Shah and Thornton (1994) have argued that media imagery is created by essentializing, totalizing and exoticizing groups, and in this case individuals. First, the media essentialize in that only a few characteristics are attributed to a group or individual and are taken to be their essence. Few, and mostly negative, characteristics were attributed to Malcolm X and were left to be the essence of who he was. As previous research has shown, in news coverage minorities are many times depicted as being violent or outside of the community (Shah and Thornton, 1994, p. 152). Malcolm was seen as violent in a time of nonviolence. He was seen as dangerous, and his power as threatening. In reality, what Malcolm was advocating was self-defense. There is a difference between violence in general and self-defense. Yes, self-defense is usually violent, but self-defense is only used to defend oneself from a violent attack instigated by another person or group of people. Malcolm advocated self-defense and keeping arms for when the local authorities and the federal government could not or would not do their jobs in protecting their own black citizens. The media’s essentializing only showed Malcolm X as violent and did not explain his philosophy of self-defense. As such, his essence in the media was violence.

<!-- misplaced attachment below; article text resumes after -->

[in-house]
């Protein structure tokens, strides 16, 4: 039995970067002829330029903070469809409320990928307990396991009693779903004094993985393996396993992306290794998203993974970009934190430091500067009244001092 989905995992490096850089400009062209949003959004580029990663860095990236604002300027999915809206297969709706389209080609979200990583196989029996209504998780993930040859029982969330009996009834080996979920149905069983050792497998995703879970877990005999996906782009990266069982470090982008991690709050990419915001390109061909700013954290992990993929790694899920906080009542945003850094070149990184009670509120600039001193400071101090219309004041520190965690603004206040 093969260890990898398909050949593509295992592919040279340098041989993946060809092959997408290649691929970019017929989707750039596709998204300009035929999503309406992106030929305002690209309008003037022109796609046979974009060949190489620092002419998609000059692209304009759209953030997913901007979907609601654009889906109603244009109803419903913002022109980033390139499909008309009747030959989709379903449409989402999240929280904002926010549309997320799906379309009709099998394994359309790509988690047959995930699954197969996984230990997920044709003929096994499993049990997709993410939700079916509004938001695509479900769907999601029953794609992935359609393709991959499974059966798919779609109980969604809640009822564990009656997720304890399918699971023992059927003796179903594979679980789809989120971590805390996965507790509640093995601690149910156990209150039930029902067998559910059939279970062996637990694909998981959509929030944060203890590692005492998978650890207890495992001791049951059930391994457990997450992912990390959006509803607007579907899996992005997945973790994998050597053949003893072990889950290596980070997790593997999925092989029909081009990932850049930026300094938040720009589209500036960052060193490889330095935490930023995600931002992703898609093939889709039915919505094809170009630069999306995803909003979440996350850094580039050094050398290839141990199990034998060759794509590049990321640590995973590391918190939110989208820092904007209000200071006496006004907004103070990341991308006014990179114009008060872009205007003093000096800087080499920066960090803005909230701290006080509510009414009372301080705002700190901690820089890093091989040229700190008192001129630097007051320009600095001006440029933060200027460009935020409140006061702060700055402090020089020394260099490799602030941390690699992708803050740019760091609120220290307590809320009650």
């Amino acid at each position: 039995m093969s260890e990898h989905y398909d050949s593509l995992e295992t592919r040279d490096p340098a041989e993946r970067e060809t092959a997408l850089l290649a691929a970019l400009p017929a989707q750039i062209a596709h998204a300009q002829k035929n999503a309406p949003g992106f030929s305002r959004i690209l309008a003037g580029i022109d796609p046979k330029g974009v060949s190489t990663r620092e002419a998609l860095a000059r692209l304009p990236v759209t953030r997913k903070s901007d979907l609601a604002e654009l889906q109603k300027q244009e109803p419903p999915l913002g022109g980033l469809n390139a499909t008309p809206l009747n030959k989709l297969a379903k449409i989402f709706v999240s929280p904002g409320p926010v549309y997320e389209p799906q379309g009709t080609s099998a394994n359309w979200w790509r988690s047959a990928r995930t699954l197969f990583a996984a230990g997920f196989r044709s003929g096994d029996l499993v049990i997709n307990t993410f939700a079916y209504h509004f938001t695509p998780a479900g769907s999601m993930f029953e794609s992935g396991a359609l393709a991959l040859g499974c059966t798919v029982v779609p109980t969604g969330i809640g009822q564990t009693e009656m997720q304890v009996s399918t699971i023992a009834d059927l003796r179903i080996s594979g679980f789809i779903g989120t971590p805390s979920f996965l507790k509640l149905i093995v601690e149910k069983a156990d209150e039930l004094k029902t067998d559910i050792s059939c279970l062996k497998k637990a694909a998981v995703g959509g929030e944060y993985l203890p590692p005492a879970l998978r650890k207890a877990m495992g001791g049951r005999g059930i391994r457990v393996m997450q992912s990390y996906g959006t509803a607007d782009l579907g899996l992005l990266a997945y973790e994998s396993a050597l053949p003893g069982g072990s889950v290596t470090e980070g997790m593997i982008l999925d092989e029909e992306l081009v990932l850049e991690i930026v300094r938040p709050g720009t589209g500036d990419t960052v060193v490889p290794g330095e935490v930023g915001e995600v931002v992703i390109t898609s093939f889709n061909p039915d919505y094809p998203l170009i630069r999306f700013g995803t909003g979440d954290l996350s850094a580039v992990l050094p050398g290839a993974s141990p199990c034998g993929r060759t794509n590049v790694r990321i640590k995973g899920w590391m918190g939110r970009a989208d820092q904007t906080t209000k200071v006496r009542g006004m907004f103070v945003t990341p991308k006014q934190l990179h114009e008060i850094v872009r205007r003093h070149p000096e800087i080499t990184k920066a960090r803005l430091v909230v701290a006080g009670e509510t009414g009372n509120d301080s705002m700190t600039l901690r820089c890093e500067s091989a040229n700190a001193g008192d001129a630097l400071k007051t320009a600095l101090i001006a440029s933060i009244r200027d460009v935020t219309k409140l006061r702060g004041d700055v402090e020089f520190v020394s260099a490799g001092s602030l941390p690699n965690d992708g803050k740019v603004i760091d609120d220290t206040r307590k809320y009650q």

The second characteristic Shah and Thornton discuss is totalizing. The media totalized Malcolm X in that they used the few characteristics of extremism, power, violence and desperado to be the totality of who he was. Malcolm was seen as a desperado or criminal type in a society that rejects and distrusts ex-convicts. The issues of his past, which were just that--part of his past, were brought up among the group of Black Muslims to show his faith, perseverance, and success in beating that past. However, in the white public eye, it was usually used to discredit him. The media repeatedly brought up his desperado image so that he could not escape it. Immediately after Malcolm's leaving the Black Muslims, George Breitman in his book The Last Year of Malcolm X tells us something that Malcolm noticed: "Largely, the American white man's press refused to convey that I was now attempting to teach Negroes a new direction...my earlier public image, my old so-called ‘Black Muslim’ image, kept blocking me. I was trying to gradually reshape that image" (1967, p. 26). Breitman also writes:

The truth is that he was an opponent of racism (which holds that one or more races are “superior” and ought to rule the others) who wanted to use the conditions created by racism, including racial consciousness it fosters among its black victims, to bring about its abolition; and that what he advocated was self-defense by black people against the violence and terrorism used to keep them in a subordinate position. (1967, p. 82).